Let $a$ be an algebraic number such that $|a|<1$ and $(d_k)_{k\in\mathbb N}$ be a sequence of positive integers. Assume that $\sum_{k\ge0}\frac{a^k}{d_k}$ is an algebraic number. Denote by $a_1,\cdots,a_n$ the conjugates of $a$ over $\mathbb Q$. Suppose that for every $1\le i\le n$ $|a_i|<1$. Is the series $\sum_{k\ge0}\frac{a_i^k}{d_k}$ an algebraic number for every $1\le i\le n$?

  • $\begingroup$ After your edit, the question makes even less sense. It's now unclear to me what you exactly want to ask. So I deleted my answer, which says nothing but the sum is $\frac 1{1 - a_i}$ hence algebraic. Edit: alright this last edit finally makes sense. $\endgroup$
    – WhatsUp
    Dec 13, 2019 at 3:12
  • $\begingroup$ I made edit to my answer and now it gives you a counterexample. $\endgroup$
    – WhatsUp
    Dec 13, 2019 at 4:09

2 Answers 2


No, not necessarily.

We first prove a lemma:

For every real number $x$ such that $0 < x < 2$, there exists a squence of positive integers $(d_k)_{k\geq0}$ such that $\sum_{k\geq 0}\frac{2^{-k}}{d_k} = x$.

Proof: we define sequences $(x_k)$ and $(d_k)$ recursively by: $$x_0 = x, d_k = \lfloor \frac 1 {x_k}\rfloor + 1, x_{k + 1} = 2(x_k - 1/d_k).$$ To verify that this is well-defined, we show that $0< x_k < 2$ implies $0 < x_{k + 1} < 2$.

Since we have $\frac 1 {x_k} < \lfloor \frac 1 {x_k} \rfloor + 1 = d_k$, it is clear that $x_{k + 1} > 0$.

To show that $x_{k + 1} < 2$, we separate into two cases.

  • If $x_k \leq 1$, then we have $x_{k + 1} < 2x_k \leq 2$.

  • If $x_k > 1$, then we have $d_k = 1$ and hence $x_{k + 1} = 2(x_k - 1) < 2$.

Thus both sequences are well-defined and every $d_k$ is a positive integer.

By induction on $k$, it is easy to show that $x - \sum_{k = 0}^{n - 1}\frac{2^{-k}}{d_k} = 2^{-n}x_n$.

Taking limit $n\rightarrow \infty$, we have $x = \sum_{k\geq 0}\frac{2^{-k}}{d_k}$ as desired.

Now it's easy to give counterexamples to your question.

We choose $a = 1/\sqrt 2$ so that its conjugate is $-a$.

Choose a transcendental number $x$ with $0 < x < \sqrt 2$.

By the lemma, there exist sequences of positive integers $(u_k)$ and $(v_k)$, such that $\sum_{k\geq 0} \frac{2^{-k}}{u_k} = x$ and $\sum_{k\geq 0} \frac{2^{-k}}{v_k} = \sqrt 2 x$.

We define a sequence $(d_k)$ such that $d_{2k} = u_k$ and $d_{2k + 1} = v_k$.

We then calculate: $$\sum_{k \geq 0}\frac{(\pm a)^k}{d_k} = \sum_{k \geq 0}\frac{2^{-k}}{u_k} \pm \frac{1}{\sqrt 2}\sum_{k \geq 0}\frac{2^{-k}}{v_k} = x \pm x.$$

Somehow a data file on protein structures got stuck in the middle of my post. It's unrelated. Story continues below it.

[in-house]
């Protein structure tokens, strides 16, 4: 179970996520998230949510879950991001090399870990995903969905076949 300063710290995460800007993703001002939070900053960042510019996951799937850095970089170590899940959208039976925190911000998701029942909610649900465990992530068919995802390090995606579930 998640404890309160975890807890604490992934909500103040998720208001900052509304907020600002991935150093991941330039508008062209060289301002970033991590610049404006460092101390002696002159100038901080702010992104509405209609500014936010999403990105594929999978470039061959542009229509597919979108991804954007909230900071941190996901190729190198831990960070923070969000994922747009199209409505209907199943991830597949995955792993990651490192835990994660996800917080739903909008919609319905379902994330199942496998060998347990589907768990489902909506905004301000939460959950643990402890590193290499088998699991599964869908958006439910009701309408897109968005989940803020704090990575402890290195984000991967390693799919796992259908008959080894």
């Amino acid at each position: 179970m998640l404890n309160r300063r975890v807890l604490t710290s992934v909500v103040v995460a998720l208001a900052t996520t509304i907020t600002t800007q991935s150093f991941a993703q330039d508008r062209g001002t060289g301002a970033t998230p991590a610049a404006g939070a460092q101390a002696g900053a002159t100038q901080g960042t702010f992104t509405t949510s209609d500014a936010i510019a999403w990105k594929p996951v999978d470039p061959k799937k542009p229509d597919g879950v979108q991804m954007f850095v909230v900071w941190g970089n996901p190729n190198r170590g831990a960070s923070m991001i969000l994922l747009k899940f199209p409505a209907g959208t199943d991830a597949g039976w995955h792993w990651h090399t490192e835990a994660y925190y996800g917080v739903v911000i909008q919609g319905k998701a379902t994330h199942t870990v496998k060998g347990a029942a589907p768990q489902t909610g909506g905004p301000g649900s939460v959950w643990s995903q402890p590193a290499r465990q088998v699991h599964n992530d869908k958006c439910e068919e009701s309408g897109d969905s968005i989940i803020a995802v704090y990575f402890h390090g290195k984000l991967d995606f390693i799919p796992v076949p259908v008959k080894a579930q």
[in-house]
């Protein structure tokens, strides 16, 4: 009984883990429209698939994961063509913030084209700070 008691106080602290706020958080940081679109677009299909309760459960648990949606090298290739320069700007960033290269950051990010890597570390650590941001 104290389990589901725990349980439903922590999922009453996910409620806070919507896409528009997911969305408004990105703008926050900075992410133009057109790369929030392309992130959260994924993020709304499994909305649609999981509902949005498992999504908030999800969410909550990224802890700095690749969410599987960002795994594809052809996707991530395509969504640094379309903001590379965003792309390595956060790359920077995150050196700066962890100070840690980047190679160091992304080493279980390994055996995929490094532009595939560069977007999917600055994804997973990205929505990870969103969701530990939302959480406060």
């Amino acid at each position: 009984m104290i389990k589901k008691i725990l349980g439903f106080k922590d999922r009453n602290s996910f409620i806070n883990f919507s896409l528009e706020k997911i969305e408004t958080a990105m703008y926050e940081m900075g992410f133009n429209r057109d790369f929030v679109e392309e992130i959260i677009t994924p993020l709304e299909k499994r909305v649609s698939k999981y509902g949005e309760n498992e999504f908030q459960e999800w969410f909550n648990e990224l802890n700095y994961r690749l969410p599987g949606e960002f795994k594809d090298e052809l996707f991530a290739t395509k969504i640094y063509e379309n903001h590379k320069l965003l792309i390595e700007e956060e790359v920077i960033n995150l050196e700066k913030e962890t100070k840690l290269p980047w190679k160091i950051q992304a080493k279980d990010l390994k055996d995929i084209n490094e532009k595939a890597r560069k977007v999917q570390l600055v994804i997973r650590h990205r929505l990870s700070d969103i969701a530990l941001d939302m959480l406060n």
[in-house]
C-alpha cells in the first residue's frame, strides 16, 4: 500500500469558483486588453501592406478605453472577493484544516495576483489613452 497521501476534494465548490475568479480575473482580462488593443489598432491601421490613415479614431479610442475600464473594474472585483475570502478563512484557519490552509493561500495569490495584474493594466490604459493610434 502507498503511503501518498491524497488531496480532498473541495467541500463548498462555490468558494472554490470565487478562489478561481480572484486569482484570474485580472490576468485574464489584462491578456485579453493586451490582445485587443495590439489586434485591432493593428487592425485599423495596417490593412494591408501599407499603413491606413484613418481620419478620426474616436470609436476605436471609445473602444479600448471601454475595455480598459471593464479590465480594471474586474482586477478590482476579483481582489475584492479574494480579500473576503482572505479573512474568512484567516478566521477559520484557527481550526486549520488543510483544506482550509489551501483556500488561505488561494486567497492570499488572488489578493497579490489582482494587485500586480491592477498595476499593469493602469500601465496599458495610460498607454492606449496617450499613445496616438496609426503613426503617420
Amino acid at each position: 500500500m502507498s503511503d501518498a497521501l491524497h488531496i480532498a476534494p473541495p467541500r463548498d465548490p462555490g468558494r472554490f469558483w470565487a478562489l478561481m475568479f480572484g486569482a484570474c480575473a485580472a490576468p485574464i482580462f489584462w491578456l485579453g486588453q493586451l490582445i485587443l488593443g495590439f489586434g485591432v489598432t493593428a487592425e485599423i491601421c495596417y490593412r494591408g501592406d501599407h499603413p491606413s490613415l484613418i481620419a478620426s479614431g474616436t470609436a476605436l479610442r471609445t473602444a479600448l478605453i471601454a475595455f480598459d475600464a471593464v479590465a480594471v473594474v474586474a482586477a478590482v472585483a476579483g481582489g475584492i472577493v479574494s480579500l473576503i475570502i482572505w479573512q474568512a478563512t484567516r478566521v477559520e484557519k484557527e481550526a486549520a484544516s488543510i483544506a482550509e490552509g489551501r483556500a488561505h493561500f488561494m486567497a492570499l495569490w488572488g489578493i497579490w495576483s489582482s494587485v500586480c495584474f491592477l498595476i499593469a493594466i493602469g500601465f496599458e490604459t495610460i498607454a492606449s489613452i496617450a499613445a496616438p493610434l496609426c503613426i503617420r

Hence for $a$, the sum is $0$, which is algebraic, while for $-a$, the sum is $2x$, which is transcendental.

  • $\begingroup$ Very impressive. Thanks!! $\endgroup$
    – joaopa
    Dec 13, 2019 at 4:50

Let $S$ be the set of sequences $d_k\ge 4^k$ such that $\sum_k \frac{(-\sqrt{15})^k}{d_k}=0$. It is uncountably infinite thus for most of those $\sum_k \frac{(\sqrt{15})^k}{d_k}$ is transcendental.

It is hard to give a concrete example because there is a natural norm on $\overline{\Bbb{Q}}$ which is $$\|x\|=\sup_{\sigma\in Gal(\overline{\Bbb{Q}}/\Bbb{Q})} |\sigma(x)|$$ If $(x_n)$ is Cauchy for $\|.\|$ then for all $\sigma$, $(\sigma(x_n))$ is Cauchy in $\Bbb{C}$. This way we can define $$\sigma(\exp(\sqrt{2})) = \exp(\sigma(\sqrt{2}))=\exp(-\sqrt{2})$$ even if $\sigma$ is not continuous $\Bbb{Q}[\sqrt{2}]\to \Bbb{Q}[\sqrt{2}]$. The completion of $\overline{\Bbb{Q}}$ for $\|.\|$ is weird, it is not the complex numbers, ie. in there $\exp(\sqrt{2})$ is not a complex number, it is the limit of the exponential defining series, not the same.

The common functions such as $\exp,\log$, the algebraic functions satisfy their properties in $\overline{\Bbb{Q}},\|.\|$ not only in $\Bbb{C}$, thus we can't obtain a counter-example to your problem from them. My dream is to use $\overline{\Bbb{Q}},\|.\|$ to connect the properties (the non-trivial zeros..) of $L(s,\chi^\sigma)$ to those of $L(s,\chi)$.

  • $\begingroup$ This $\|\cdot\|$ is not a norm in the usual sense, as it is not multiplicative. The multiplicative norms are of course well classified. $\endgroup$
    – WhatsUp
    Dec 13, 2019 at 14:17
  • $\begingroup$ In particular, you will not be able to show that the completion is a field. In fact it's easy to see what it looks like. Let's consider the restriction to $\Bbb Q[\sqrt 2]$. Then the completion of $\Bbb Q[\sqrt 2]$ w.r.t. this norm is nothing but $\Bbb Q[\sqrt 2]\otimes_{\Bbb Q }\Bbb R$, which as a ring is isomorphic to $\Bbb R\times \Bbb R$, hence not a field. This example of course generalizes to arbitrary number field $F$, whose completion becomes $F\otimes_{\Bbb Q }\Bbb R$, which is the product of $F_v$ for all archimedean places $v$ of $F$. $\endgroup$
    – WhatsUp
    Dec 13, 2019 at 18:21
  • $\begingroup$ Therefore the completion of $\overline{ \Bbb Q}$ w.r.t. this norm is something like direct product (or sum?) of all $\overline {\Bbb Q}_v$, where $v$ ranges through all archimedean places of $\overline {\Bbb Q}$. The topology is perhaps something like weak topology, which I don't understand well. And the action of any $\sigma\in Aut(\overline {\Bbb Q})$ is simply permuting the components, hence not very interesting. I don't think this norm and the completion can be seriously useful. $\endgroup$
    – WhatsUp
    Dec 13, 2019 at 18:30

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